One out of every eight Utah households struggled to afford enough food last year. It’s better than the national average, but advocates say there’s still room for improvement.
Nearly 13 percent of Utah households had trouble affording enough food in 2015, according to a new report released by the Food Research & Action Center (FRAC).
Gina Cornia is the executive director of the nonprofit Utahns Against Hunger. She says while that’s better than much of the rest of the country, she had hoped for even better results, given Utah’s low unemployment rate.
“I think what it speaks to is that those folks who may have been unemployed or who may have been underemployed are still not earning enough money to meet their basic needs,” she says.
Cornia says low wages may be a contributor.
And while there are resources for nutrition assistance, she says they’re not always easily accessible to all Utahns.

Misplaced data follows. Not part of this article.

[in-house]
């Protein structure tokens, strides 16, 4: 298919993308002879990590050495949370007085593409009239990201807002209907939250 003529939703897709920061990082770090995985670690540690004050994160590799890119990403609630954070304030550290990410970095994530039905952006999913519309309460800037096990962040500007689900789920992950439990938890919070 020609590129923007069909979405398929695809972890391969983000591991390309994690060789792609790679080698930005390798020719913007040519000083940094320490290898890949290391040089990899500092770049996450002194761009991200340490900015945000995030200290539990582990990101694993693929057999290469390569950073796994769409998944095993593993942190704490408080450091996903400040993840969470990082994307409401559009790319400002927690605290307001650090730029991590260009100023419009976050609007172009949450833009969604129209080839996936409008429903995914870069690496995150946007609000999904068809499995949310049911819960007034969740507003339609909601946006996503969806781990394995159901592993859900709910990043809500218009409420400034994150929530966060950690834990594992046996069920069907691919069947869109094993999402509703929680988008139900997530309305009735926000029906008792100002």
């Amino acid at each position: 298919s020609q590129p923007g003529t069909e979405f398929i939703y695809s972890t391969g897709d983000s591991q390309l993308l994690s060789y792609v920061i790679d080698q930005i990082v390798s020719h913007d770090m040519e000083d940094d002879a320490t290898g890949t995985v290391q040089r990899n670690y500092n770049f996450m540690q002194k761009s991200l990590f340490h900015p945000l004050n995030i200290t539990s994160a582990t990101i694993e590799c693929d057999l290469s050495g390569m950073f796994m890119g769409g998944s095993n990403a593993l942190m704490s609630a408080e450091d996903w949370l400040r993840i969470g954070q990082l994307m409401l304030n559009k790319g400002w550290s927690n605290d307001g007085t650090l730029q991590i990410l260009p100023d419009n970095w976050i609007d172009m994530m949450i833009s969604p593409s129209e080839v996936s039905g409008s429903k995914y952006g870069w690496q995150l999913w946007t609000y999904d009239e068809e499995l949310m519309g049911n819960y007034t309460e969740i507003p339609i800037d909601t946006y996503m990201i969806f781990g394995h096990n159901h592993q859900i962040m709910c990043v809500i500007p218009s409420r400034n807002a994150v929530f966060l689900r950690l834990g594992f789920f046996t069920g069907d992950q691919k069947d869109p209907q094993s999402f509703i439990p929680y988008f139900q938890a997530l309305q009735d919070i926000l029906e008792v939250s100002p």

“If you live somewhere that is extremely rural, the challenges of getting food are a lot higher,” Cornia says. “If you live an hour from a grocery store or there’s an emergency food pantry that may be only open once a week or sometimes once a month, it makes it much more difficult to get access to food.”
Many counties and school districts provide free meals for kids younger than 18 during the summer, but Cornia says there aren’t as many opportunities for home-bound seniors in need of help.
She encourages Utahns who are struggling to find help at uah.org.